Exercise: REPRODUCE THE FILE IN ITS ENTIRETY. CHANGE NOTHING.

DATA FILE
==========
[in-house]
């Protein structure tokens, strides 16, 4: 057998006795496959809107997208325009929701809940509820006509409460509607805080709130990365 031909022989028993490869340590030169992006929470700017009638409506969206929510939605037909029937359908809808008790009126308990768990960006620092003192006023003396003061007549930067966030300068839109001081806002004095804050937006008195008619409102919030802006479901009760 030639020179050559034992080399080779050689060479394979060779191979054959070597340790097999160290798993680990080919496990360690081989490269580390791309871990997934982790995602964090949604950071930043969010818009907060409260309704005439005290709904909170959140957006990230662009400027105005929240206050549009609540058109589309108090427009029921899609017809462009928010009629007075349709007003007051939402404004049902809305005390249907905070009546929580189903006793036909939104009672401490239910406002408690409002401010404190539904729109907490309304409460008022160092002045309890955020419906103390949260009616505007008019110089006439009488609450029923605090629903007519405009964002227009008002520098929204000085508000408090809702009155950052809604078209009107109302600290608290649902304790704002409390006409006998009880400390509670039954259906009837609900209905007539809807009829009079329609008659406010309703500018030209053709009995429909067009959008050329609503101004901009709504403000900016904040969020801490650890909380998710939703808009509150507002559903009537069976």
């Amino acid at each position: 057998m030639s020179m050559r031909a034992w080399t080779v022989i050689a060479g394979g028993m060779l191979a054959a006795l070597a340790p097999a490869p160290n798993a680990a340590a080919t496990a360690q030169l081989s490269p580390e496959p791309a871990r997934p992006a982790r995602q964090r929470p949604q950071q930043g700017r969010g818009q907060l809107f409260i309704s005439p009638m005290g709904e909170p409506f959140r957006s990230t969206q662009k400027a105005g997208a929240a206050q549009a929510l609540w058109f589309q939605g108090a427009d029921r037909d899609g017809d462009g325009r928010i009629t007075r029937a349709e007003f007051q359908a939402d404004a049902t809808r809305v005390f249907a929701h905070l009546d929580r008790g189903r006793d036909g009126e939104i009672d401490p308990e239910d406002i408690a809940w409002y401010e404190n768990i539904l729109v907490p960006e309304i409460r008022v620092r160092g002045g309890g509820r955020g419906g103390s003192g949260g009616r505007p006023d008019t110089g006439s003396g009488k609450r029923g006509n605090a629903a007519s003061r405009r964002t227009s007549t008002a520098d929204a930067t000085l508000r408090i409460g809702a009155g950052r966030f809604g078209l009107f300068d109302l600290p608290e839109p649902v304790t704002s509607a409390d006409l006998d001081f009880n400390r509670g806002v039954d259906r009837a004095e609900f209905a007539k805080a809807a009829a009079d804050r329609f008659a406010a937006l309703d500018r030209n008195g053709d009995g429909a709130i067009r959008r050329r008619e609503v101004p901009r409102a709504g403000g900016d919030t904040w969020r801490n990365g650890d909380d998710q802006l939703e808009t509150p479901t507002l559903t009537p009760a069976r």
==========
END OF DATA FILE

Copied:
[in-house]
């Protein structure tokens, strides 16, 4: 057998006795496959809107997208325009929701809940509820006509409460509607805080709130990365 031909022989028993490869340590030169992006929470700017009638409506969206929510939605037909029937359908809808008790009126308990768990960006620092003192006023003396003061007549930067966030300068839109001081806002004095804050937006008195008619409102919030802006479901009760 030639020179050559034992080399080779050689060479394979060779191979054959070597340790097999160290798993680990080919496990360690081989490269580390791309871990997934982790995602964090949604950071930043969010818009907060409260309704005439005290709904909170959140957006990230662009400027105005929240206050549009609540058109589309108090427009029921899609017809462009928010009629007075349709007003007051939402404004049902809305005390249907905070009546929580189903006793036909939104009672401490239910406002408690409002401010404190539904729109907490309304409460008022160092002045309890955020419906103390949260009616505007008019110089006439009488609450029923605090629903007519405009964002227009008002520098929204000085508000408090809702009155950052809604078209009107109302600290608290649902304790704002409390006409006998009880400390509670039954259906009837609900209905007539809807009829009079329609008659406010309703500018030209053709009995429909067009959008050329609503101004901009709504403000900016904040969020801490650890909380998710939703808009509150507002559903009537069976």
């Amino acid at each position: 057998m030639s020179m050559r031909a034992w080399t080779v022989i050689a060479g394979g028993m060779l191979a054959a006795l070597a340790p097999a490869p160290n798993a680990a340590a080919t496990a360690q030169l081989s490269p580390e496959p791309a871990r997934p992006a982790r995602q964090r929470p949604q950071q930043g700017r969010g818009q907060l809107f409260i309704s005439p009638m005290g709904e909170p409506f959140r957006s990230t969206q662009k400027a105005g997208a929240a206050q549009a929510l609540w058109f589309q939605g108090a427009d029921r037909d899609g017809d462009g325009r928010i009629t007075r029937a349709e007003f007051q359908a939402d404004a049902t809808r809305v005390f249907a929701h905070l009546d929580r008790g189903r006793d036909g009126e939104i009672d401490p308990e239910d406002i408690a809940w409002y401010e404190n768990i539904l729109v907490p960006e309304i409460r008022v620092r160092g002045g309890g509820r955020g419906g103390s003192g949260g009616r505007p006023d008019t110089g006439s003396g009488k609450r029923g006509n605090a629903a007519s003061r405009r964002t227009s007549t008002a520098d929204a930067t000085l508000r408090i409460g809702a009155g950052r966030f809604g078209l009107f300068d109302l600290p608290e839109p649902v304790t704002s509607a409390d006409l006998d001081f009880n400390r509670g806002v039954d259906r009837a004095e609900f209905a007539k805080a809807a009829a009079d804050r329609f008659a406010a937006l309703d500018r030209n008195g053709d009995g429909a709130i067009r959008r050329r008619e609503v101004p901009r409102a709504g403000g900016d919030t904040w969020r801490n990365g650890d909380d998710q802006l939703e808009t509150p479901t507002l559903t009537p009760a069976r």